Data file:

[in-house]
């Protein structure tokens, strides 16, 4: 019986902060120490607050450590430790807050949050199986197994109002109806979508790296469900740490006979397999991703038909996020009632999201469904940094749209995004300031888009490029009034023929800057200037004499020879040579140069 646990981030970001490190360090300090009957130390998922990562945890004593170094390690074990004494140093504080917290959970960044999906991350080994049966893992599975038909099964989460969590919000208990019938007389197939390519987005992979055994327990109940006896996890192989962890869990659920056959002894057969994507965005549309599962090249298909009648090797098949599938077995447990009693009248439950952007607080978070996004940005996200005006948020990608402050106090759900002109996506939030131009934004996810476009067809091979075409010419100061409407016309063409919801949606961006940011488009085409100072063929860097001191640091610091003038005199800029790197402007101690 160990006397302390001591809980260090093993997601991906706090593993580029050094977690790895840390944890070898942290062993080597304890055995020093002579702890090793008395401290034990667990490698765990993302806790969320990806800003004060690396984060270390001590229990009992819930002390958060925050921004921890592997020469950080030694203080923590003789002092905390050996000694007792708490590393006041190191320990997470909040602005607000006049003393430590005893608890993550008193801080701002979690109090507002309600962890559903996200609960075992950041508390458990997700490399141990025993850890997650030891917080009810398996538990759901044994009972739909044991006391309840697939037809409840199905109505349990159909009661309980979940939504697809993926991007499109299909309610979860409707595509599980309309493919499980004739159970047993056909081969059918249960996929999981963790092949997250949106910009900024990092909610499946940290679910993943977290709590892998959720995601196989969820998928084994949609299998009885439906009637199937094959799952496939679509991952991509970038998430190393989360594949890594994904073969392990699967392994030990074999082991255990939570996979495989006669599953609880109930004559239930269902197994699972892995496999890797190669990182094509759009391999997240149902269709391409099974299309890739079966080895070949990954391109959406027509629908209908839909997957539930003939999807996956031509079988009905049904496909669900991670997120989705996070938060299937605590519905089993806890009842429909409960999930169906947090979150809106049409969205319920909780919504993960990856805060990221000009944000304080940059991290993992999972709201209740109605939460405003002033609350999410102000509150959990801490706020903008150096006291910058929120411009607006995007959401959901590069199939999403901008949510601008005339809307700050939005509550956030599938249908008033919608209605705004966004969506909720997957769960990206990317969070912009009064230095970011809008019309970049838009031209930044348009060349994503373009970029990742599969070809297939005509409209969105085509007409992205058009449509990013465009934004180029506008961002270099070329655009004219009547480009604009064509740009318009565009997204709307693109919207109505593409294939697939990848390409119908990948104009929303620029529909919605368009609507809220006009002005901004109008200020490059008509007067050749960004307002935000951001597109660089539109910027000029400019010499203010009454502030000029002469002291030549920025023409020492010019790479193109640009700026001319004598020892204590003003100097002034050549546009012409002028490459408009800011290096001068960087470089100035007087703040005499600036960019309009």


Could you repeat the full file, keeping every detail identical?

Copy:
[in-house]
């Protein structure tokens, strides 16, 4: 019986902060120490607050450590430790807050949050199986197994109002109806979508790296469900740490006979397999991703038909996020009632999201469904940094749209995004300031888009490029009034023929800057200037004499020879040579140069 646990981030970001490190360090300090009957130390998922990562945890004593170094390690074990004494140093504080917290959970960044999906991350080994049966893992599975038909099964989460969590919000208990019938007389197939390519987005992979055994327990109940006896996890192989962890869990659920056959002894057969994507965005549309599962090249298909009648090797098949599938077995447990009693009248439950952007607080978070996004940005996200005006948020990608402050106090759900002109996506939030131009934004996810476009067809091979075409010419100061409407016309063409919801949606961006940011488009085409100072063929860097001191640091610091003038005199800029790197402007101690 160990006397302390001591809980260090093993997601991906706090593993580029050094977690790895840390944890070898942290062993080597304890055995020093002579702890090793008395401290034990667990490698765990993302806790969320990806800003004060690396984060270390001590229990009992819930002390958060925050921004921890592997020469950080030694203080923590003789002092905390050996000694007792708490590393006041190191320990997470909040602005607000006049003393430590005893608890993550008193801080701002979690109090507002309600962890559903996200609960075992950041508390458990997700490399141990025993850890997650030891917080009810398996538990759901044994009972739909044991006391309840697939037809409840199905109505349990159909009661309980979940939504697809993926991007499109299909309610979860409707595509599980309309493919499980004739159970047993056909081969059918249960996929999981963790092949997250949106910009900024990092909610499946940290679910993943977290709590892998959720995601196989969820998928084994949609299998009885439906009637199937094959799952496939679509991952991509970038998430190393989360594949890594994904073969392990699967392994030990074999082991255990939570996979495989006669599953609880109930004559239930269902197994699972892995496999890797190669990182094509759009391999997240149902269709391409099974299309890739079966080895070949990954391109959406027509629908209908839909997957539930003939999807996956031509079988009905049904496909669900991670997120989705996070938060299937605590519905089993806890009842429909409960999930169906947090979150809106049409969205319920909780919504993960990856805060990221000009944000304080940059991290993992999972709201209740109605939460405003002033609350999410102000509150959990801490706020903008150096006291910058929120411009607006995007959401959901590069199939999403901008949510601008005339809307700050939005509550956030599938249908008033919608209605705004966004969506909720997957769960990206990317969070912009009064230095970011809008019309970049838009031209930044348009060349994503373009970029990742599969070809297939005509409209969105085509007409992205058009449509990013465009934004180029506008961002270099070329655009004219009547480009604009064509740009318009565009997204709307693109919207109505593409294939697939990848390409119908990948104009929303620029529909919605368009609507809220006009002005901004109008200020490059008509007067050749960004307002935000951001597109660089539109910027000029400019010499203010009454502030000029002469002291030549920025023409020492010019790479193109640009700026001319004598020892204590003003100097002034050549546009012409002028490459408009800011290096001068960087470089100035007087703040005499600036960019309009």